Does Coconut Oil Help Blood Sugar Levels?

Does Coconut Oil Help Blood Sugar Levels?

Traditional in Latin and Asian cooking and made from mature coconuts, coconut oil is associated with a number of health benefits because of its medium-chain triglycerides, or MCTs. This fatty acid may help with a number of conditions, including steadying blood sugar levels. A 2009 issue of “Diabetes” published a study on the benefits of MCTs to patients with Type 1 diabetes. The animal study found that in addition to improving cognitive abilities due to low blood sugar levels, MCTs also helped steady blood sugar levels in the test subjects, thus preventing cognitive impairment. While the results were promising, further and more long-term research on human effects is still needed. Improves Glucose Tolerance The MCTs found in coconut oil may help with improving glucose tolerance. This means it may improve the body’s ability to process sugar into usable energy with fewer side effects. A 2010 issue of the "Indian Journal of Pharmacology” published an animal study that found a diet supplemented with coconut oil led to improved glucose tolerance levels, as well as a lowering of total cholesterol levels. Researchers attributed this effect to the presence of lauric acid, an MCT, in coconut oil. Protects Against Insulin Resistance Insulin resistance, in which your body produces insulin but is unable to use it properly, can lead to high blood sugar and possibly Type 2 diabetes because your body’s cells cannot absorb the glucose without insulin. A 2009 issue of “Diabetes/Metabolism Research and Review” included a four-week study that found a diet supplemented with MCTs led to less insulin sensitivity. It also resulted in less fat buildup in the body and lowered insulin resistance. These effects were seen even without dietary changes. Using Coconut Oil Because it is n Continue reading >>

Coconut Oil And Diabetes

Coconut Oil And Diabetes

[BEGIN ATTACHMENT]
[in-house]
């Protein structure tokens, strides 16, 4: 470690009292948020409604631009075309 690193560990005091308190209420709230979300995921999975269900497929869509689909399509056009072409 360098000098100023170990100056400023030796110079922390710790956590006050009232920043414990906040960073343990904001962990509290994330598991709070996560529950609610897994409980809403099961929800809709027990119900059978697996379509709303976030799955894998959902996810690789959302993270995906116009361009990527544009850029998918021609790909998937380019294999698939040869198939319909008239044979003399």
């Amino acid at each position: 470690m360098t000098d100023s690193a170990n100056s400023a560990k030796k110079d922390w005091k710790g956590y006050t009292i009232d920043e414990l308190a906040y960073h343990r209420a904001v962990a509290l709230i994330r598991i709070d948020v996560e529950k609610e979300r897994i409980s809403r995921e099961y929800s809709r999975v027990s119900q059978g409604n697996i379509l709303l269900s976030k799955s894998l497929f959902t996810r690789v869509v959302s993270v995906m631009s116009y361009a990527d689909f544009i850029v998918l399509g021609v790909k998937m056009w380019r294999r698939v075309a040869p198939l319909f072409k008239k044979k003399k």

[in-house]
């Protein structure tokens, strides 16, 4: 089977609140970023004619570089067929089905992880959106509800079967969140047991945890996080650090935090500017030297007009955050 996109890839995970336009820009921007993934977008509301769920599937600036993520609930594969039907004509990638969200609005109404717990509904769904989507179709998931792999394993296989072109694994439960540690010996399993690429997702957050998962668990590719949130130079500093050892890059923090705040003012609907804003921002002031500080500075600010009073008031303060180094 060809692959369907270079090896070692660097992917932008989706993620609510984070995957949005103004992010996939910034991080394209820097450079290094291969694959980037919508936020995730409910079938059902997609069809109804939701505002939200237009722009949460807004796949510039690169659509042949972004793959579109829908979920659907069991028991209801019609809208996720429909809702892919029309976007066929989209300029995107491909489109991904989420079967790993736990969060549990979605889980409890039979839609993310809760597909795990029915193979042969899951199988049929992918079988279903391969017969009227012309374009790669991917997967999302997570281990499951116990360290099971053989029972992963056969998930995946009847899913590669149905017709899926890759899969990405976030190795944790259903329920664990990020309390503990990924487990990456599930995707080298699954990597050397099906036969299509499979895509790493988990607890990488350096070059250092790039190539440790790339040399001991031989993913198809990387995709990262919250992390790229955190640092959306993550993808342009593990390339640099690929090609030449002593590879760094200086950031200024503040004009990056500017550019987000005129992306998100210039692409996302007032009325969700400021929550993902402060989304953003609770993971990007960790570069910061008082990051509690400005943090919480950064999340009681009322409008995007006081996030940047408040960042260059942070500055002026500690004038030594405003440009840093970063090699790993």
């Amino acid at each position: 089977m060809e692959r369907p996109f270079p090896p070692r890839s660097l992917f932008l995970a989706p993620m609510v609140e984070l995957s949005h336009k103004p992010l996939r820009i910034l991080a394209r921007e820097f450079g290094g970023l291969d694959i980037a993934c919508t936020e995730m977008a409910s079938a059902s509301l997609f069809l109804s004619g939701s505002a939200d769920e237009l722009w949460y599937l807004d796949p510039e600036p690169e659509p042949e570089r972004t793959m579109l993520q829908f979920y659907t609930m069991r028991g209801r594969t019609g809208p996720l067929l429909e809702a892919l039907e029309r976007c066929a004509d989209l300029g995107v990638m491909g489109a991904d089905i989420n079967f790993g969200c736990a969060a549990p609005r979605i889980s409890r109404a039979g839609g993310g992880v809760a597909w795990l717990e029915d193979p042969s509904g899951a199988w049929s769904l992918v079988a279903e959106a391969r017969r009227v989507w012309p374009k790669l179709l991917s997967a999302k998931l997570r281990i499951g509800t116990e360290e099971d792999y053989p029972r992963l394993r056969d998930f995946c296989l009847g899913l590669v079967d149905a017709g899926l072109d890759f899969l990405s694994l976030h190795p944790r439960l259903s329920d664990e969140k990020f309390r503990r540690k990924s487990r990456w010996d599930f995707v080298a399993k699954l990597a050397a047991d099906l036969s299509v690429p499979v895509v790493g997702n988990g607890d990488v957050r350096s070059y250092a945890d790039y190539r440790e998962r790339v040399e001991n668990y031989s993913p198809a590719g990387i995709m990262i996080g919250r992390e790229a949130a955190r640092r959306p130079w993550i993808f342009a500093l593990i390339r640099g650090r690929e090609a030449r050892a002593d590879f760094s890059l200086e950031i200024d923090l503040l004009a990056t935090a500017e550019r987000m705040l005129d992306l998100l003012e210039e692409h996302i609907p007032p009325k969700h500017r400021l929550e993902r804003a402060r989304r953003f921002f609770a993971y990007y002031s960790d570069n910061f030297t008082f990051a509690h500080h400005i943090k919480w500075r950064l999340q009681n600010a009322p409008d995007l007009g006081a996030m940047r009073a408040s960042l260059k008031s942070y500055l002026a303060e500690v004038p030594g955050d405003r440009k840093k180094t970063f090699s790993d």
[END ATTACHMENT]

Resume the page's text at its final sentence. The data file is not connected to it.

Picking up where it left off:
Can You Eat Coconut Oil If You Have Diabetes? If you’re living with diabetes, you’ve likely been through the diet overhaul. Out with the rippled chips, white bread, and full-fat cheese. In with the whole-wheat toast, tofu, and celery sticks. Now you may want to replace the fats you use in your cooking. You may have heard coconut oil may be a good substitute, but you may not be sure how it would affect your diabetes. Is it better or worse? Here’s what you need to know about coconut oil and diabetes. Coconut oil, also known as copra oil, is derived from the meat of mature coconuts. The oil is rich in antioxidants and energy-boosting triglycerides, and low in cholesterol. Not only does the oil have a sweet, nutty flavor, but it also leaves behind little grease. It’s commonly used as a replacement for butter and olive or vegetable oils when baking or cooking. Coconut oil also has many cosmetic uses, such as: a natural skin moisturizer a leave-in condition for your hair an ingredient in homemade soap scrub and lotion recipes If you have diabetes, you know that maintaining a healthy weight is a key component of a diabetes meal plan. This is especially true of type 2 diabetes. Type 2 diabetes generally begins with your body’s resistance to insulin. Insulin resistance is linked to excess weight. A 2008 study found that people who consumed medium-chain fats like coconut oil as part of a weight loss plan lost more fat than participants who used olive oil. Coconut oil is high in medium-chain fats. This means coconut oil, a solid fat, is harder to convert to stored fat. This makes it easier for your body to burn it off. Although separate studies, such as this 2009 study in Lipids, have corroborated this, there isn’t enough research to definitively support this claim. Re Continue reading >>